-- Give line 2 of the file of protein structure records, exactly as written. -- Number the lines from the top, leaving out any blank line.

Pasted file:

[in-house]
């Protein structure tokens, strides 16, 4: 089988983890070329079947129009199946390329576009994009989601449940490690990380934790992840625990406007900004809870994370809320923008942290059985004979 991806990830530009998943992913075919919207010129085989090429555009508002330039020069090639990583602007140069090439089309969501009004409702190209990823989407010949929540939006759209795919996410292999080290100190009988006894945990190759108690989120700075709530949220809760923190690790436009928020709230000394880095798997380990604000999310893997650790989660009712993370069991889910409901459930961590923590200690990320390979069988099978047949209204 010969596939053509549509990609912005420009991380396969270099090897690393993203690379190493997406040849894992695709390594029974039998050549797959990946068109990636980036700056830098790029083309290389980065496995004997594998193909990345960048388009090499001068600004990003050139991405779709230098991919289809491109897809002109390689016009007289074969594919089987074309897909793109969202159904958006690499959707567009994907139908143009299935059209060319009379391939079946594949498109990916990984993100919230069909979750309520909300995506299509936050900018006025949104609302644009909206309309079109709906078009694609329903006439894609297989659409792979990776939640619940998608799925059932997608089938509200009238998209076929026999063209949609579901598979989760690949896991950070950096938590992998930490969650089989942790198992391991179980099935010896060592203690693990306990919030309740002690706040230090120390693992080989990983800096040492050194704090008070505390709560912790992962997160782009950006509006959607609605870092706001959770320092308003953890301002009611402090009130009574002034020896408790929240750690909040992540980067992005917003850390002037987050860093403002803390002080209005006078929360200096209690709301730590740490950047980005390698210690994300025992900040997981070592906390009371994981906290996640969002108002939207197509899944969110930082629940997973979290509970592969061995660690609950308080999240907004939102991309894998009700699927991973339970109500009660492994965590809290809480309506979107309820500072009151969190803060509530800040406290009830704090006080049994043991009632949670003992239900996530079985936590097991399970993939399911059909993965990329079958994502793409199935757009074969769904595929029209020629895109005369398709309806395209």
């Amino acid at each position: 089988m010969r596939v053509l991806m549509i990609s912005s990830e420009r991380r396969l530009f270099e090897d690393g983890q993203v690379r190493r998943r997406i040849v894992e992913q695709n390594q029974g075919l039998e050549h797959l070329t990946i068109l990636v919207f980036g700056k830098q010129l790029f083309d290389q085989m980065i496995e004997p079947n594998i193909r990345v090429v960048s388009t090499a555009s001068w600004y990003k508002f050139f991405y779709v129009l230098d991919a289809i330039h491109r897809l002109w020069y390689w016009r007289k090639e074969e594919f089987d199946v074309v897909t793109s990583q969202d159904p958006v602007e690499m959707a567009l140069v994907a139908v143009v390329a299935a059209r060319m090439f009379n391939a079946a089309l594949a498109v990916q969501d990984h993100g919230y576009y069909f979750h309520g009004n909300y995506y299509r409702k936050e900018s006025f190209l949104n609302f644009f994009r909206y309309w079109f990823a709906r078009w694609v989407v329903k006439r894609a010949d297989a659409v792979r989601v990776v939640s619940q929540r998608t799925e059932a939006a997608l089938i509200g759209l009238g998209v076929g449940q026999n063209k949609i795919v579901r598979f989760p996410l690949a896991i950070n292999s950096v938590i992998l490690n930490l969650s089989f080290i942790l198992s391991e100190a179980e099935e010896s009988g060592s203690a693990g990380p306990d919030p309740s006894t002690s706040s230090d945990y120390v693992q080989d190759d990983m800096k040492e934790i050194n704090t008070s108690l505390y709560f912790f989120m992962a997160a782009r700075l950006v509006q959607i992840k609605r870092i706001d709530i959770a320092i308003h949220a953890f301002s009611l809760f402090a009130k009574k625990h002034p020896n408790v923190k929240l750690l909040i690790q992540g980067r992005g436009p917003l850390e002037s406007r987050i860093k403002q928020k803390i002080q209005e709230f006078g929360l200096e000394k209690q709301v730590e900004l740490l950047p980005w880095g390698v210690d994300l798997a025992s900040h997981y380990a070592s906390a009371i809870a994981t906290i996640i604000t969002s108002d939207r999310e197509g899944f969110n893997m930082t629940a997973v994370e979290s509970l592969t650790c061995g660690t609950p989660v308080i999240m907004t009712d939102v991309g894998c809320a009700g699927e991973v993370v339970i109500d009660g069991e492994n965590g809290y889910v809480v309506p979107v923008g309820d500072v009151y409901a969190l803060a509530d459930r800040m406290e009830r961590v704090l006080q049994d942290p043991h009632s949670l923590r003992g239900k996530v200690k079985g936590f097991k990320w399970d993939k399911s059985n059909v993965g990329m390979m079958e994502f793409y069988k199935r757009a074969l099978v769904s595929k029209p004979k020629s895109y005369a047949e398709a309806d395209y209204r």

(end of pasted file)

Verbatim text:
């Protein structure tokens, strides 16, 4: 089988983890070329079947129009199946390329576009994009989601449940490690990380934790992840625990406007900004809870994370809320923008942290059985004979 991806990830530009998943992913075919919207010129085989090429555009508002330039020069090639990583602007140069090439089309969501009004409702190209990823989407010949929540939006759209795919996410292999080290100190009988006894945990190759108690989120700075709530949220809760923190690790436009928020709230000394880095798997380990604000999310893997650790989660009712993370069991889910409901459930961590923590200690990320390979069988099978047949209204 010969596939053509549509990609912005420009991380396969270099090897690393993203690379190493997406040849894992695709390594029974039998050549797959990946068109990636980036700056830098790029083309290389980065496995004997594998193909990345960048388009090499001068600004990003050139991405779709230098991919289809491109897809002109390689016009007289074969594919089987074309897909793109969202159904958006690499959707567009994907139908143009299935059209060319009379391939079946594949498109990916990984993100919230069909979750309520909300995506299509936050900018006025949104609302644009909206309309079109709906078009694609329903006439894609297989659409792979990776939640619940998608799925059932997608089938509200009238998209076929026999063209949609579901598979989760690949896991950070950096938590992998930490969650089989942790198992391991179980099935010896060592203690693990306990919030309740002690706040230090120390693992080989990983800096040492050194704090008070505390709560912790992962997160782009950006509006959607609605870092706001959770320092308003953890301002009611402090009130009574002034020896408790929240750690909040992540980067992005917003850390002037987050860093403002803390002080209005006078929360200096209690709301730590740490950047980005390698210690994300025992900040997981070592906390009371994981906290996640969002108002939207197509899944969110930082629940997973979290509970592969061995660690609950308080999240907004939102991309894998009700699927991973339970109500009660492994965590809290809480309506979107309820500072009151969190803060509530800040406290009830704090006080049994043991009632949670003992239900996530079985936590097991399970993939399911059909993965990329079958994502793409199935757009074969769904595929029209020629895109005369398709309806395209």